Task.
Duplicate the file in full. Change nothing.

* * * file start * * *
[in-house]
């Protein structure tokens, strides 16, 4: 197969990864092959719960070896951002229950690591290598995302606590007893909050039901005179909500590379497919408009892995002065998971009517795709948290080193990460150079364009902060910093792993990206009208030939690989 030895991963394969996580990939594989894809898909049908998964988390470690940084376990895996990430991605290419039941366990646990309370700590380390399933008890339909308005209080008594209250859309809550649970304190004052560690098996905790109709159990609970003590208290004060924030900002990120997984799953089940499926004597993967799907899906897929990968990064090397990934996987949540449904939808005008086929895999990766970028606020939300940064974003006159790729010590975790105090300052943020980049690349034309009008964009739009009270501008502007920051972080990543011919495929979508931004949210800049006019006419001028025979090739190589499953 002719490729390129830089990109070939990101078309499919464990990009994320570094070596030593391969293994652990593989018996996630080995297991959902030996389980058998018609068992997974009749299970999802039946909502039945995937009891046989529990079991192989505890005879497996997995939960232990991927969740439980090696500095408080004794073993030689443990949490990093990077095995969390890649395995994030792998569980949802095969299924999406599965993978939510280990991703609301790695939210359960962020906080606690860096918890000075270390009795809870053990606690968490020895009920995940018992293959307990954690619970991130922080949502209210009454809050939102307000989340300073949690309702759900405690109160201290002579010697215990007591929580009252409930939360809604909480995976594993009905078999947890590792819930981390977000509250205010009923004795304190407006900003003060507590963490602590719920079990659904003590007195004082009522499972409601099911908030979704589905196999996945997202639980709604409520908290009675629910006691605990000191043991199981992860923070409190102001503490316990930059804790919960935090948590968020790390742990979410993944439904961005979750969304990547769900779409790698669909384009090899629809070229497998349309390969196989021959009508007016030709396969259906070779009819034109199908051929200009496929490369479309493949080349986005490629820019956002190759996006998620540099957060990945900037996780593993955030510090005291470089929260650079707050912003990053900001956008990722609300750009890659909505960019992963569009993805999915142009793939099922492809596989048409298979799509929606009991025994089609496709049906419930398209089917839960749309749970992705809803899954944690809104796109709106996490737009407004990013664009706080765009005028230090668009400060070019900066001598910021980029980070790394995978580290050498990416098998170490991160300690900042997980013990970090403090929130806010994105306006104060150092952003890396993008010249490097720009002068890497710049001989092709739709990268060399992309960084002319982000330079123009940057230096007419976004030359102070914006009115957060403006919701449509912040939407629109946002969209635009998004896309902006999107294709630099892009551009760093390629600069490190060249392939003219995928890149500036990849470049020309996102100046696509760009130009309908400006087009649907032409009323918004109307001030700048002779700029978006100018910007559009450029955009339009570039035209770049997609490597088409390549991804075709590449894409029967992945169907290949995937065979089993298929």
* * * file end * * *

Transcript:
[in-house]
């Protein structure tokens, strides 16, 4: 197969990864092959719960070896951002229950690591290598995302606590007893909050039901005179909500590379497919408009892995002065998971009517795709948290080193990460150079364009902060910093792993990206009208030939690989 030895991963394969996580990939594989894809898909049908998964988390470690940084376990895996990430991605290419039941366990646990309370700590380390399933008890339909308005209080008594209250859309809550649970304190004052560690098996905790109709159990609970003590208290004060924030900002990120997984799953089940499926004597993967799907899906897929990968990064090397990934996987949540449904939808005008086929895999990766970028606020939300940064974003006159790729010590975790105090300052943020980049690349034309009008964009739009009270501008502007920051972080990543011919495929979508931004949210800049006019006419001028025979090739190589499953 002719490729390129830089990109070939990101078309499919464990990009994320570094070596030593391969293994652990593989018996996630080995297991959902030996389980058998018609068992997974009749299970999802039946909502039945995937009891046989529990079991192989505890005879497996997995939960232990991927969740439980090696500095408080004794073993030689443990949490990093990077095995969390890649395995994030792998569980949802095969299924999406599965993978939510280990991703609301790695939210359960962020906080606690860096918890000075270390009795809870053990606690968490020895009920995940018992293959307990954690619970991130922080949502209210009454809050939102307000989340300073949690309702759900405690109160201290002579010697215990007591929580009252409930939360809604909480995976594993009905078999947890590792819930981390977000509250205010009923004795304190407006900003003060507590963490602590719920079990659904003590007195004082009522499972409601099911908030979704589905196999996945997202639980709604409520908290009675629910006691605990000191043991199981992860923070409190102001503490316990930059804790919960935090948590968020790390742990979410993944439904961005979750969304990547769900779409790698669909384009090899629809070229497998349309390969196989021959009508007016030709396969259906070779009819034109199908051929200009496929490369479309493949080349986005490629820019956002190759996006998620540099957060990945900037996780593993955030510090005291470089929260650079707050912003990053900001956008990722609300750009890659909505960019992963569009993805999915142009793939099922492809596989048409298979799509929606009991025994089609496709049906419930398209089917839960749309749970992705809803899954944690809104796109709106996490737009407004990013664009706080765009005028230090668009400060070019900066001598910021980029980070790394995978580290050498990416098998170490991160300690900042997980013990970090403090929130806010994105306006104060150092952003890396993008010249490097720009002068890497710049001989092709739709990268060399992309960084002319982000330079123009940057230096007419976004030359102070914006009115957060403006919701449509912040939407629109946002969209635009998004896309902006999107294709630099892009551009760093390629600069490190060249392939003219995928890149500036990849470049020309996102100046696509760009130009309908400006087009649907032409009323918004109307001030700048002779700029978006100018910007559009450029955009339009570039035209770049997609490597088409390549991804075709590449894409029967992945169907290949995937065979089993298929």